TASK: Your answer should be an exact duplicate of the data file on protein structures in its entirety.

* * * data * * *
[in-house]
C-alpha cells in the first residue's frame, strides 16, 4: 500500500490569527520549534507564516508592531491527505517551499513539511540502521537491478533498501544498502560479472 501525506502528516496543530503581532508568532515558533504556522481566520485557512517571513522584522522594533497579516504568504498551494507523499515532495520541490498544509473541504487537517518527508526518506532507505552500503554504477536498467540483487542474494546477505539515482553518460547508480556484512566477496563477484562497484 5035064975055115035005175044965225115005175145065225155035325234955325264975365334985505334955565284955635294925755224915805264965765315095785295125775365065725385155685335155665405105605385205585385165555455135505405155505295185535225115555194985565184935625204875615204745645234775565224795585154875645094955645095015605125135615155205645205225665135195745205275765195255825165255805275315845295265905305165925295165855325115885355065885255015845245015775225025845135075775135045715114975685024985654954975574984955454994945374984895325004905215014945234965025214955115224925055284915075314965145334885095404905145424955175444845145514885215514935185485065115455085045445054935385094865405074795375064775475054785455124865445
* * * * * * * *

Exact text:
[in-house]
C-alpha cells in the first residue's frame, strides 16, 4: 500500500490569527520549534507564516508592531491527505517551499513539511540502521537491478533498501544498502560479472 501525506502528516496543530503581532508568532515558533504556522481566520485557512517571513522584522522594533497579516504568504498551494507523499515532495520541490498544509473541504487537517518527508526518506532507505552500503554504477536498467540483487542474494546477505539515482553518460547508480556484512566477496563477484562497484 5035064975055115035005175044965225115005175145065225155035325234955325264975365334985505334955565284955635294925755224915805264965765315095785295125775365065725385155685335155665405105605385205585385165555455135505405155505295185535225115555194985565184935625204875615204745645234775565224795585154875645094955645095015605125135615155205645205225665135195745205275765195255825165255805275315845295265905305165925295165855325115885355065885255015845245015775225025845135075775135045715114975685024985654954975574984955454994945374984895325004905215014945234965025214955115224925055284915075314965145334885095404905145424955175444845145514885215514935185485065115455085045445054935385094865405074795375064775475054785455124865445